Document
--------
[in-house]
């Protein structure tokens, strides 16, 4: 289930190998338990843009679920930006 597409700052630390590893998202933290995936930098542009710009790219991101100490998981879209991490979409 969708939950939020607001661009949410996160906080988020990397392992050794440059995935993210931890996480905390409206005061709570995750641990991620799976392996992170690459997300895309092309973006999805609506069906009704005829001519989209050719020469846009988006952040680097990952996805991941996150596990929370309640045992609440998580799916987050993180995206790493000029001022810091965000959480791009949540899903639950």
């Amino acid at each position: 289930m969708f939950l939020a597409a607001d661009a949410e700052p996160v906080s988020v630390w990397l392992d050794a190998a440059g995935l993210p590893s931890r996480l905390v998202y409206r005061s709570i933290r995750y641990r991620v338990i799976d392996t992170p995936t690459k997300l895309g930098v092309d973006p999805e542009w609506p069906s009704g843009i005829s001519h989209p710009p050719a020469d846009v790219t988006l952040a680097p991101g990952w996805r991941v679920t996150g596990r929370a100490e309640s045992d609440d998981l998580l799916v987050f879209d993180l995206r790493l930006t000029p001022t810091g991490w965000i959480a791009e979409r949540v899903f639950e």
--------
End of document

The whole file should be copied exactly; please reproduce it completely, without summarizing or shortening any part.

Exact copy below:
[in-house]
């Protein structure tokens, strides 16, 4: 289930190998338990843009679920930006 597409700052630390590893998202933290995936930098542009710009790219991101100490998981879209991490979409 969708939950939020607001661009949410996160906080988020990397392992050794440059995935993210931890996480905390409206005061709570995750641990991620799976392996992170690459997300895309092309973006999805609506069906009704005829001519989209050719020469846009988006952040680097990952996805991941996150596990929370309640045992609440998580799916987050993180995206790493000029001022810091965000959480791009949540899903639950």
């Amino acid at each position: 289930m969708f939950l939020a597409a607001d661009a949410e700052p996160v906080s988020v630390w990397l392992d050794a190998a440059g995935l993210p590893s931890r996480l905390v998202y409206r005061s709570i933290r995750y641990r991620v338990i799976d392996t992170p995936t690459k997300l895309g930098v092309d973006p999805e542009w609506p069906s009704g843009i005829s001519h989209p710009p050719a020469d846009v790219t988006l952040a680097p991101g990952w996805r991941v679920t996150g596990r929370a100490e309640s045992d609440d998981l998580l799916v987050f879209d993180l995206r790493l930006t000029p001022t810091g991490w965000i959480a791009e979409r949540v899903f639950e």